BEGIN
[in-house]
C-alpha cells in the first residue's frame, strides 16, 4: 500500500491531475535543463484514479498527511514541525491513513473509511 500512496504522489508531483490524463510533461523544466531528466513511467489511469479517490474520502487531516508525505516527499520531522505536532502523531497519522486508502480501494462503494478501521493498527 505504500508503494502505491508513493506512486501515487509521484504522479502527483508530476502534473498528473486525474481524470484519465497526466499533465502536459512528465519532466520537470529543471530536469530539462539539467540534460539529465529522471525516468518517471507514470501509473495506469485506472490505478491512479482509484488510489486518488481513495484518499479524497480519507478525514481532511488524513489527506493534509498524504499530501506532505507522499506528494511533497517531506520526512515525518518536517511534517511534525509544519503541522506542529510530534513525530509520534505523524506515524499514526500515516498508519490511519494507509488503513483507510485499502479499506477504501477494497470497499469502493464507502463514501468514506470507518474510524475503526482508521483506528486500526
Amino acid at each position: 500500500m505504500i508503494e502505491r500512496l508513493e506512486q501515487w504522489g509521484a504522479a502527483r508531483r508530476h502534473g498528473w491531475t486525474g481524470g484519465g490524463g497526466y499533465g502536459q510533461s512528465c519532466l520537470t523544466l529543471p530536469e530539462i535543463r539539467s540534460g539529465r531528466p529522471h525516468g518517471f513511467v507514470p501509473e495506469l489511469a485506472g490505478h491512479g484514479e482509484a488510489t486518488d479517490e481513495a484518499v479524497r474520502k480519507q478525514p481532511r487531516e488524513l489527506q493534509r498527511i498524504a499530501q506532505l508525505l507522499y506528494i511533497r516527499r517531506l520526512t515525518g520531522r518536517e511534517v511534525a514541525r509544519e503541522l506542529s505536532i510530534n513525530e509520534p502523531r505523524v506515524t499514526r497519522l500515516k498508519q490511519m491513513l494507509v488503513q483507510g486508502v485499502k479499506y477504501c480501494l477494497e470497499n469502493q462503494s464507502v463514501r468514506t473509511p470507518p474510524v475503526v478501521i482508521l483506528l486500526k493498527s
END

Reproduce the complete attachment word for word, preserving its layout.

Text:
[in-house]
C-alpha cells in the first residue's frame, strides 16, 4: 500500500491531475535543463484514479498527511514541525491513513473509511 500512496504522489508531483490524463510533461523544466531528466513511467489511469479517490474520502487531516508525505516527499520531522505536532502523531497519522486508502480501494462503494478501521493498527 505504500508503494502505491508513493506512486501515487509521484504522479502527483508530476502534473498528473486525474481524470484519465497526466499533465502536459512528465519532466520537470529543471530536469530539462539539467540534460539529465529522471525516468518517471507514470501509473495506469485506472490505478491512479482509484488510489486518488481513495484518499479524497480519507478525514481532511488524513489527506493534509498524504499530501506532505507522499506528494511533497517531506520526512515525518518536517511534517511534525509544519503541522506542529510530534513525530509520534505523524506515524499514526500515516498508519490511519494507509488503513483507510485499502479499506477504501477494497470497499469502493464507502463514501468514506470507518474510524475503526482508521483506528486500526
Amino acid at each position: 500500500m505504500i508503494e502505491r500512496l508513493e506512486q501515487w504522489g509521484a504522479a502527483r508531483r508530476h502534473g498528473w491531475t486525474g481524470g484519465g490524463g497526466y499533465g502536459q510533461s512528465c519532466l520537470t523544466l529543471p530536469e530539462i535543463r539539467s540534460g539529465r531528466p529522471h525516468g518517471f513511467v507514470p501509473e495506469l489511469a485506472g490505478h491512479g484514479e482509484a488510489t486518488d479517490e481513495a484518499v479524497r474520502k480519507q478525514p481532511r487531516e488524513l489527506q493534509r498527511i498524504a499530501q506532505l508525505l507522499y506528494i511533497r516527499r517531506l520526512t515525518g520531522r518536517e511534517v511534525a514541525r509544519e503541522l506542529s505536532i510530534n513525530e509520534p502523531r505523524v506515524t499514526r497519522l500515516k498508519q490511519m491513513l494507509v488503513q483507510g486508502v485499502k479499506y477504501c480501494l477494497e470497499n469502493q462503494s464507502v463514501r468514506t473509511p470507518p474510524v475503526v478501521i482508521l483506528l486500526k493498527s